User interface for computer-implemented trading system

Abstract

A system and method are disclosed. A GUI is provided that includes at least one interactive location of a trading screen. The location corresponds to a tradeable object. A graphical object is populated with data relating to a current market condition, and the object is populated on the basis of a respective location in the trading screen. The GUI object is presented in the graphical user interface, at the respective location in the trading screen such that the GUI object presents a portion of the populated data centered around the respective location. A tactile input action associated with the object is received in the GUI, and the trade instruction is caused to be constructed that is associated with the GUI object and the received single-click action. Further, the trade instruction is transmitted to at least one computing device that is configured to execute the trade instruction.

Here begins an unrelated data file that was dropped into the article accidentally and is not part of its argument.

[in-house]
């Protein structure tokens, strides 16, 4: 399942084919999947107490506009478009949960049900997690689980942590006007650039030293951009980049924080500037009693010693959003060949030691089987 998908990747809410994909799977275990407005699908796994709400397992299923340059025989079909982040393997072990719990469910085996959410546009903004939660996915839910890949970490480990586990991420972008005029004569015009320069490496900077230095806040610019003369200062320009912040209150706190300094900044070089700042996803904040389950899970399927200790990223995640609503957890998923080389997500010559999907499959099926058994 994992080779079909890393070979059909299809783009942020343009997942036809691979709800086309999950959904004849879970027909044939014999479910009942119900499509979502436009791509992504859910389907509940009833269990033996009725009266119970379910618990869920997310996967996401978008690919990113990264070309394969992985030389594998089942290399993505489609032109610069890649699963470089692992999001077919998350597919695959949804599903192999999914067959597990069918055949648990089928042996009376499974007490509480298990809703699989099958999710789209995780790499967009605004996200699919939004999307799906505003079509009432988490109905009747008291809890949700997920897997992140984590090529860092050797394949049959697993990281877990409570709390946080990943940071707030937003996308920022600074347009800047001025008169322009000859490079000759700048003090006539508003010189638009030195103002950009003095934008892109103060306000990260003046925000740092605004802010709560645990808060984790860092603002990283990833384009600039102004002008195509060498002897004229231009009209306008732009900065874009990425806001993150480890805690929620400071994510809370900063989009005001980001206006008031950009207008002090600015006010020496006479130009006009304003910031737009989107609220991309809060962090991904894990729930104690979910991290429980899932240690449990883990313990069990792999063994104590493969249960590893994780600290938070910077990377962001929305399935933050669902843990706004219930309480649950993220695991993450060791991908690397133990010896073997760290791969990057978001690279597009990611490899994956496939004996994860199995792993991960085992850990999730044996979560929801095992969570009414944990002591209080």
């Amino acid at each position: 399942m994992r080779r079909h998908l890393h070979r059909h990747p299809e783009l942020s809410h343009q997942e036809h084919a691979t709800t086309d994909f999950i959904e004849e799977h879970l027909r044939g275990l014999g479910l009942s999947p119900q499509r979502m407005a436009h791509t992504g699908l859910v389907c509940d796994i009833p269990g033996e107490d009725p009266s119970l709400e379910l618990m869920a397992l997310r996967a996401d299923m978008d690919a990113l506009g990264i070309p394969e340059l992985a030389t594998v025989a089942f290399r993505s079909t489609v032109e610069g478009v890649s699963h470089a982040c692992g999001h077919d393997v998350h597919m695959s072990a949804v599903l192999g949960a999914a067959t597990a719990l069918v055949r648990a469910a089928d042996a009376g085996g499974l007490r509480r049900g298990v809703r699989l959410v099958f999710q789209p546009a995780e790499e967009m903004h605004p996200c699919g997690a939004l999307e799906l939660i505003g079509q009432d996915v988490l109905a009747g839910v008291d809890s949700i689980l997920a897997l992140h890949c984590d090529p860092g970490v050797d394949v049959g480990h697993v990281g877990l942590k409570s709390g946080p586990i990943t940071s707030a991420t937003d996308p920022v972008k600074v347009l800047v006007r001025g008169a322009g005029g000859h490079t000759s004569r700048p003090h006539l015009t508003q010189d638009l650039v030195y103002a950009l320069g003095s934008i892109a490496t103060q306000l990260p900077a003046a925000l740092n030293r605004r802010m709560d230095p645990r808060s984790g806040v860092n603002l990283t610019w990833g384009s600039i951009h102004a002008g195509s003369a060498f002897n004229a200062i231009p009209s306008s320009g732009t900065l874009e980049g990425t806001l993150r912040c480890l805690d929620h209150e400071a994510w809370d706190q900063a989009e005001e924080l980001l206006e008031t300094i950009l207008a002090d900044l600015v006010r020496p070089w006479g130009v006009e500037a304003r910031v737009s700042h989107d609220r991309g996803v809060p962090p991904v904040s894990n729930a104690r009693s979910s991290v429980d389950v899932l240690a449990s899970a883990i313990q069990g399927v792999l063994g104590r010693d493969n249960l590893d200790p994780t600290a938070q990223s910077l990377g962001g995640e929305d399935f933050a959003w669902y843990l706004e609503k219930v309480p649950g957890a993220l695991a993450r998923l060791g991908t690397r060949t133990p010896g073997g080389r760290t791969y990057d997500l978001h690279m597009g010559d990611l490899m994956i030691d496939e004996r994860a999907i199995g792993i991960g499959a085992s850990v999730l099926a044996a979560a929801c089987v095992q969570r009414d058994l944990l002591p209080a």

Claims